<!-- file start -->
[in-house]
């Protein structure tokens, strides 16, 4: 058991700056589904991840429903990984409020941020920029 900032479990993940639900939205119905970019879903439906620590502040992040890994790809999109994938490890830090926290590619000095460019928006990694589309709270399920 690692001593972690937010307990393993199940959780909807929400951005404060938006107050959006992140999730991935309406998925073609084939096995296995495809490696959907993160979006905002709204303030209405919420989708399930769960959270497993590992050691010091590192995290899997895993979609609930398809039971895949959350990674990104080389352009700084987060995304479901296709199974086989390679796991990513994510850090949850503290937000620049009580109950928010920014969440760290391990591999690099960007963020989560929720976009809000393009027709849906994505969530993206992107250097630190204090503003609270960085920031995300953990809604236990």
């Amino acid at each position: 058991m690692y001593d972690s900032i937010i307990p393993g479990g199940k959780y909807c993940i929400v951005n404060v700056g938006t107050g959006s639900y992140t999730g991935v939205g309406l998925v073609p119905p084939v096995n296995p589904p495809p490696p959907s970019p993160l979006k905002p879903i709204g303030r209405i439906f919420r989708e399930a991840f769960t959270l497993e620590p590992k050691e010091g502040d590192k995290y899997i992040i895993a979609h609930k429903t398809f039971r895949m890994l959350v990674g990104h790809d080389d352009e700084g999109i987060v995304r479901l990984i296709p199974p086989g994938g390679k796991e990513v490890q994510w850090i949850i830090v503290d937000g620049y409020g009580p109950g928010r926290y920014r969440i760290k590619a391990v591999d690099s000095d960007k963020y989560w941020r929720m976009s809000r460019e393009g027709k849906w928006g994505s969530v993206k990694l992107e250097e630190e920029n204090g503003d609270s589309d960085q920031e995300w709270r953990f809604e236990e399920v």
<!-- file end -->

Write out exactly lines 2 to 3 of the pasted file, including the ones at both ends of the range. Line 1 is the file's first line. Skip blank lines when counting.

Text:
């Protein structure tokens, strides 16, 4: 058991700056589904991840429903990984409020941020920029 900032479990993940639900939205119905970019879903439906620590502040992040890994790809999109994938490890830090926290590619000095460019928006990694589309709270399920 690692001593972690937010307990393993199940959780909807929400951005404060938006107050959006992140999730991935309406998925073609084939096995296995495809490696959907993160979006905002709204303030209405919420989708399930769960959270497993590992050691010091590192995290899997895993979609609930398809039971895949959350990674990104080389352009700084987060995304479901296709199974086989390679796991990513994510850090949850503290937000620049009580109950928010920014969440760290391990591999690099960007963020989560929720976009809000393009027709849906994505969530993206992107250097630190204090503003609270960085920031995300953990809604236990």
């Amino acid at each position: 058991m690692y001593d972690s900032i937010i307990p393993g479990g199940k959780y909807c993940i929400v951005n404060v700056g938006t107050g959006s639900y992140t999730g991935v939205g309406l998925v073609p119905p084939v096995n296995p589904p495809p490696p959907s970019p993160l979006k905002p879903i709204g303030r209405i439906f919420r989708e399930a991840f769960t959270l497993e620590p590992k050691e010091g502040d590192k995290y899997i992040i895993a979609h609930k429903t398809f039971r895949m890994l959350v990674g990104h790809d080389d352009e700084g999109i987060v995304r479901l990984i296709p199974p086989g994938g390679k796991e990513v490890q994510w850090i949850i830090v503290d937000g620049y409020g009580p109950g928010r926290y920014r969440i760290k590619a391990v591999d690099s000095d960007k963020y989560w941020r929720m976009s809000r460019e393009g027709k849906w928006g994505s969530v993206k990694l992107e250097e630190e920029n204090g503003d609270s589309d960085q920031e995300w709270r953990f809604e236990e399920v």